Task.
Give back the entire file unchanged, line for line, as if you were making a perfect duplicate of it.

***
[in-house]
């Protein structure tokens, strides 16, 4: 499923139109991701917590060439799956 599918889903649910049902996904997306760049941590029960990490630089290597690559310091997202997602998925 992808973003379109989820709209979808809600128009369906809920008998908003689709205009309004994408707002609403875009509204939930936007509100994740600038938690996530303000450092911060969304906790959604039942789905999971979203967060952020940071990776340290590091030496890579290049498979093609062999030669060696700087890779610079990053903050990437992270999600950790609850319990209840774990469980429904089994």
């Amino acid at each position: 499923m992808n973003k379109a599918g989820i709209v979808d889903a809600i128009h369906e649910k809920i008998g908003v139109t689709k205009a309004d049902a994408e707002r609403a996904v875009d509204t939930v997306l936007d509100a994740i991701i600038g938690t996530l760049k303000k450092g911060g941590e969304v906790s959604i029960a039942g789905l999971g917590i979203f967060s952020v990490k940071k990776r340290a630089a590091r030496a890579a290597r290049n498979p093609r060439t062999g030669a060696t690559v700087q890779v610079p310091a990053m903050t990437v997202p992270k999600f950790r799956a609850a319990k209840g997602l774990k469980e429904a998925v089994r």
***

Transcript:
[in-house]
């Protein structure tokens, strides 16, 4: 499923139109991701917590060439799956 599918889903649910049902996904997306760049941590029960990490630089290597690559310091997202997602998925 992808973003379109989820709209979808809600128009369906809920008998908003689709205009309004994408707002609403875009509204939930936007509100994740600038938690996530303000450092911060969304906790959604039942789905999971979203967060952020940071990776340290590091030496890579290049498979093609062999030669060696700087890779610079990053903050990437992270999600950790609850319990209840774990469980429904089994």
């Amino acid at each position: 499923m992808n973003k379109a599918g989820i709209v979808d889903a809600i128009h369906e649910k809920i008998g908003v139109t689709k205009a309004d049902a994408e707002r609403a996904v875009d509204t939930v997306l936007d509100a994740i991701i600038g938690t996530l760049k303000k450092g911060g941590e969304v906790s959604i029960a039942g789905l999971g917590i979203f967060s952020v990490k940071k990776r340290a630089a590091r030496a890579a290597r290049n498979p093609r060439t062999g030669a060696t690559v700087q890779v610079p310091a990053m903050t990437v997202p992270k999600f950790r799956a609850a319990k209840g997602l774990k469980e429904a998925v089994r």